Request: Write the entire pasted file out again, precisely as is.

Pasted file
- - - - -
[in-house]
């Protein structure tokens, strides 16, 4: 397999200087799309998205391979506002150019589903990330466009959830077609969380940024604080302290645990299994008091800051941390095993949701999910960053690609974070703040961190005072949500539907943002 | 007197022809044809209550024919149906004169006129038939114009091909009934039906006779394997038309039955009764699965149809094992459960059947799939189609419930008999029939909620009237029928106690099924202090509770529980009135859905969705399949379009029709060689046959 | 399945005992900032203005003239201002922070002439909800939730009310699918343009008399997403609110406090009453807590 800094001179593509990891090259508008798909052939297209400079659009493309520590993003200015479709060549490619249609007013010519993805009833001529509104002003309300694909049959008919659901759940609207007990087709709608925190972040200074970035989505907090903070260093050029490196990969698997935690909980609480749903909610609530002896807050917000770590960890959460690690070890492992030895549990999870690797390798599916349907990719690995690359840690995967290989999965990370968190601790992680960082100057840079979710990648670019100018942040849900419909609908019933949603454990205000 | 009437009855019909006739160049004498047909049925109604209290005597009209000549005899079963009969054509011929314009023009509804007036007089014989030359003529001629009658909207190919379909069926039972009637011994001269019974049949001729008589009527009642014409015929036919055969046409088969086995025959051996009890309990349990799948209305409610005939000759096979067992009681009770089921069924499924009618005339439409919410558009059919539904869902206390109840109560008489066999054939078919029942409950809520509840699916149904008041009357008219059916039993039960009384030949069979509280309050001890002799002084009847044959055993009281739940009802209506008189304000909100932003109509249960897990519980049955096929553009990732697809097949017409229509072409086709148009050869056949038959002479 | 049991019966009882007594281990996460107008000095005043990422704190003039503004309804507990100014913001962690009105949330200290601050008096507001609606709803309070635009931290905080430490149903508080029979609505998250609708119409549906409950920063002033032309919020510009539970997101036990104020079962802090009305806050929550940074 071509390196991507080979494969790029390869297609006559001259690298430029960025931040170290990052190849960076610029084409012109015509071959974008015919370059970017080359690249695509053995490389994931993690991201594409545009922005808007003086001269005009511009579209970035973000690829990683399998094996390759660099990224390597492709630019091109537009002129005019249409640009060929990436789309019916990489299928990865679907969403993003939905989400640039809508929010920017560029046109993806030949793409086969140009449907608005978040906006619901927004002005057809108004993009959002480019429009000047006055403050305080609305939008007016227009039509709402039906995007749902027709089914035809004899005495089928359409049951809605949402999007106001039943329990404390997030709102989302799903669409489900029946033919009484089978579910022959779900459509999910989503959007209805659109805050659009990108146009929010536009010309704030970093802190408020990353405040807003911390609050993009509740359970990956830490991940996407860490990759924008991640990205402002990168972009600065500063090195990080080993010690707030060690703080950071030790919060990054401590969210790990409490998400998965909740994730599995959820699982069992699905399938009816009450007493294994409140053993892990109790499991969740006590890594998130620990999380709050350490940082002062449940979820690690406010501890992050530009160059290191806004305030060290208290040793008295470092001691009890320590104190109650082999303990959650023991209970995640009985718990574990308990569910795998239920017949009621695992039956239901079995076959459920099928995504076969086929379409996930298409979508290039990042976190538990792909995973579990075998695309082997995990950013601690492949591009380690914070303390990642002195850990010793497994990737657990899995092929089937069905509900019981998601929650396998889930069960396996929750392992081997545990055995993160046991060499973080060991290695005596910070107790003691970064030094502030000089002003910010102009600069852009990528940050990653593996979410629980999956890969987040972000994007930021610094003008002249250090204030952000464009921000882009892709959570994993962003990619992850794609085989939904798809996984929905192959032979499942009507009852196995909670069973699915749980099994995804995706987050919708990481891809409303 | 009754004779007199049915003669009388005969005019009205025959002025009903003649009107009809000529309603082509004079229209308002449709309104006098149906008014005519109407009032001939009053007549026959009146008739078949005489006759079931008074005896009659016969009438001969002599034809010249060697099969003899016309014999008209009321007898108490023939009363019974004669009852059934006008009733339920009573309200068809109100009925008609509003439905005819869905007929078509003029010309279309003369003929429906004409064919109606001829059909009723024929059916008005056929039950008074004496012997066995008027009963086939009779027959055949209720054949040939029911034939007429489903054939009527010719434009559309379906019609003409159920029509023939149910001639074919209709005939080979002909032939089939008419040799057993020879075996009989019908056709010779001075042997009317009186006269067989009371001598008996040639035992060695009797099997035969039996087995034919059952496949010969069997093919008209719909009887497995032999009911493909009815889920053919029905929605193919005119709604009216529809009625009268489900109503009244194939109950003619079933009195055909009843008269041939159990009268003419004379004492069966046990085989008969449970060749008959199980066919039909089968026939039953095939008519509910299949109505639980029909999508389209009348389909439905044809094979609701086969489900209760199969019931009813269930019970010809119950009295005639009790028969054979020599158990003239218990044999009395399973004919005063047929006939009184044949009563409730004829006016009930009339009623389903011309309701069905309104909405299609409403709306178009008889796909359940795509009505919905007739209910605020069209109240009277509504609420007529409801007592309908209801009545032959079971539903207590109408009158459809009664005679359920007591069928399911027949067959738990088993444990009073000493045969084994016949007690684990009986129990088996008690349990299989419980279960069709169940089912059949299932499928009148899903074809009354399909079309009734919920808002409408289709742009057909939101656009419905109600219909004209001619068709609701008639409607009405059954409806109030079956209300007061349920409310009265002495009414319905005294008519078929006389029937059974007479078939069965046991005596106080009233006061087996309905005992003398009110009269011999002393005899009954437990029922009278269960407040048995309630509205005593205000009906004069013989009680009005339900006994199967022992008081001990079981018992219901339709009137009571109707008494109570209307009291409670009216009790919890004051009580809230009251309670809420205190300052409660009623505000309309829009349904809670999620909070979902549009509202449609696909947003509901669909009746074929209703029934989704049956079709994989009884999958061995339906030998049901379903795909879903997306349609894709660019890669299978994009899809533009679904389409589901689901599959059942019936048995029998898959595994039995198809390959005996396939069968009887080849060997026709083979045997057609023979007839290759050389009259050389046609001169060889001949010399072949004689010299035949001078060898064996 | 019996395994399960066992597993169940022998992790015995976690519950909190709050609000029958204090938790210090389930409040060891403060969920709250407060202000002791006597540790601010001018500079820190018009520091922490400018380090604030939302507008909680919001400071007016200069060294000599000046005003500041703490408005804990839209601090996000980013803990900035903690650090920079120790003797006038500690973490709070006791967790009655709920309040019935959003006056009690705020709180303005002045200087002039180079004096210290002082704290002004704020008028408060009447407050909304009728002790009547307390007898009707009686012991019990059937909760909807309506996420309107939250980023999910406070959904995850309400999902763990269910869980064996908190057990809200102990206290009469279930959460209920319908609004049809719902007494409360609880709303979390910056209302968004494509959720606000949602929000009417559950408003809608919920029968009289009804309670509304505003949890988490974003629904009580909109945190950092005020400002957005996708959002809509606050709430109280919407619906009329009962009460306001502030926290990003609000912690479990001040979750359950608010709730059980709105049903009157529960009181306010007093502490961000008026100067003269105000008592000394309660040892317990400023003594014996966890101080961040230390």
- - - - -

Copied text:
[in-house]
């Protein structure tokens, strides 16, 4: 397999200087799309998205391979506002150019589903990330466009959830077609969380940024604080302290645990299994008091800051941390095993949701999910960053690609974070703040961190005072949500539907943002 | 007197022809044809209550024919149906004169006129038939114009091909009934039906006779394997038309039955009764699965149809094992459960059947799939189609419930008999029939909620009237029928106690099924202090509770529980009135859905969705399949379009029709060689046959 | 399945005992900032203005003239201002922070002439909800939730009310699918343009008399997403609110406090009453807590 800094001179593509990891090259508008798909052939297209400079659009493309520590993003200015479709060549490619249609007013010519993805009833001529509104002003309300694909049959008919659901759940609207007990087709709608925190972040200074970035989505907090903070260093050029490196990969698997935690909980609480749903909610609530002896807050917000770590960890959460690690070890492992030895549990999870690797390798599916349907990719690995690359840690995967290989999965990370968190601790992680960082100057840079979710990648670019100018942040849900419909609908019933949603454990205000 | 009437009855019909006739160049004498047909049925109604209290005597009209000549005899079963009969054509011929314009023009509804007036007089014989030359003529001629009658909207190919379909069926039972009637011994001269019974049949001729008589009527009642014409015929036919055969046409088969086995025959051996009890309990349990799948209305409610005939000759096979067992009681009770089921069924499924009618005339439409919410558009059919539904869902206390109840109560008489066999054939078919029942409950809520509840699916149904008041009357008219059916039993039960009384030949069979509280309050001890002799002084009847044959055993009281739940009802209506008189304000909100932003109509249960897990519980049955096929553009990732697809097949017409229509072409086709148009050869056949038959002479 | 049991019966009882007594281990996460107008000095005043990422704190003039503004309804507990100014913001962690009105949330200290601050008096507001609606709803309070635009931290905080430490149903508080029979609505998250609708119409549906409950920063002033032309919020510009539970997101036990104020079962802090009305806050929550940074 071509390196991507080979494969790029390869297609006559001259690298430029960025931040170290990052190849960076610029084409012109015509071959974008015919370059970017080359690249695509053995490389994931993690991201594409545009922005808007003086001269005009511009579209970035973000690829990683399998094996390759660099990224390597492709630019091109537009002129005019249409640009060929990436789309019916990489299928990865679907969403993003939905989400640039809508929010920017560029046109993806030949793409086969140009449907608005978040906006619901927004002005057809108004993009959002480019429009000047006055403050305080609305939008007016227009039509709402039906995007749902027709089914035809004899005495089928359409049951809605949402999007106001039943329990404390997030709102989302799903669409489900029946033919009484089978579910022959779900459509999910989503959007209805659109805050659009990108146009929010536009010309704030970093802190408020990353405040807003911390609050993009509740359970990956830490991940996407860490990759924008991640990205402002990168972009600065500063090195990080080993010690707030060690703080950071030790919060990054401590969210790990409490998400998965909740994730599995959820699982069992699905399938009816009450007493294994409140053993892990109790499991969740006590890594998130620990999380709050350490940082002062449940979820690690406010501890992050530009160059290191806004305030060290208290040793008295470092001691009890320590104190109650082999303990959650023991209970995640009985718990574990308990569910795998239920017949009621695992039956239901079995076959459920099928995504076969086929379409996930298409979508290039990042976190538990792909995973579990075998695309082997995990950013601690492949591009380690914070303390990642002195850990010793497994990737657990899995092929089937069905509900019981998601929650396998889930069960396996929750392992081997545990055995993160046991060499973080060991290695005596910070107790003691970064030094502030000089002003910010102009600069852009990528940050990653593996979410629980999956890969987040972000994007930021610094003008002249250090204030952000464009921000882009892709959570994993962003990619992850794609085989939904798809996984929905192959032979499942009507009852196995909670069973699915749980099994995804995706987050919708990481891809409303 | 009754004779007199049915003669009388005969005019009205025959002025009903003649009107009809000529309603082509004079229209308002449709309104006098149906008014005519109407009032001939009053007549026959009146008739078949005489006759079931008074005896009659016969009438001969002599034809010249060697099969003899016309014999008209009321007898108490023939009363019974004669009852059934006008009733339920009573309200068809109100009925008609509003439905005819869905007929078509003029010309279309003369003929429906004409064919109606001829059909009723024929059916008005056929039950008074004496012997066995008027009963086939009779027959055949209720054949040939029911034939007429489903054939009527010719434009559309379906019609003409159920029509023939149910001639074919209709005939080979002909032939089939008419040799057993020879075996009989019908056709010779001075042997009317009186006269067989009371001598008996040639035992060695009797099997035969039996087995034919059952496949010969069997093919008209719909009887497995032999009911493909009815889920053919029905929605193919005119709604009216529809009625009268489900109503009244194939109950003619079933009195055909009843008269041939159990009268003419004379004492069966046990085989008969449970060749008959199980066919039909089968026939039953095939008519509910299949109505639980029909999508389209009348389909439905044809094979609701086969489900209760199969019931009813269930019970010809119950009295005639009790028969054979020599158990003239218990044999009395399973004919005063047929006939009184044949009563409730004829006016009930009339009623389903011309309701069905309104909405299609409403709306178009008889796909359940795509009505919905007739209910605020069209109240009277509504609420007529409801007592309908209801009545032959079971539903207590109408009158459809009664005679359920007591069928399911027949067959738990088993444990009073000493045969084994016949007690684990009986129990088996008690349990299989419980279960069709169940089912059949299932499928009148899903074809009354399909079309009734919920808002409408289709742009057909939101656009419905109600219909004209001619068709609701008639409607009405059954409806109030079956209300007061349920409310009265002495009414319905005294008519078929006389029937059974007479078939069965046991005596106080009233006061087996309905005992003398009110009269011999002393005899009954437990029922009278269960407040048995309630509205005593205000009906004069013989009680009005339900006994199967022992008081001990079981018992219901339709009137009571109707008494109570209307009291409670009216009790919890004051009580809230009251309670809420205190300052409660009623505000309309829009349904809670999620909070979902549009509202449609696909947003509901669909009746074929209703029934989704049956079709994989009884999958061995339906030998049901379903795909879903997306349609894709660019890669299978994009899809533009679904389409589901689901599959059942019936048995029998898959595994039995198809390959005996396939069968009887080849060997026709083979045997057609023979007839290759050389009259050389046609001169060889001949010399072949004689010299035949001078060898064996 | 019996395994399960066992597993169940022998992790015995976690519950909190709050609000029958204090938790210090389930409040060891403060969920709250407060202000002791006597540790601010001018500079820190018009520091922490400018380090604030939302507008909680919001400071007016200069060294000599000046005003500041703490408005804990839209601090996000980013803990900035903690650090920079120790003797006038500690973490709070006791967790009655709920309040019935959003006056009690705020709180303005002045200087002039180079004096210290002082704290002004704020008028408060009447407050909304009728002790009547307390007898009707009686012991019990059937909760909807309506996420309107939250980023999910406070959904995850309400999902763990269910869980064996908190057990809200102990206290009469279930959460209920319908609004049809719902007494409360609880709303979390910056209302968004494509959720606000949602929000009417559950408003809608919920029968009289009804309670509304505003949890988490974003629904009580909109945190950092005020400002957005996708959002809509606050709430109280919407619906009329009962009460306001502030926290990003609000912690479990001040979750359950608010709730059980709105049903009157529960009181306010007093502490961000008026100067003269105000008592000394309660040892317990400023003594014996966890101080961040230390």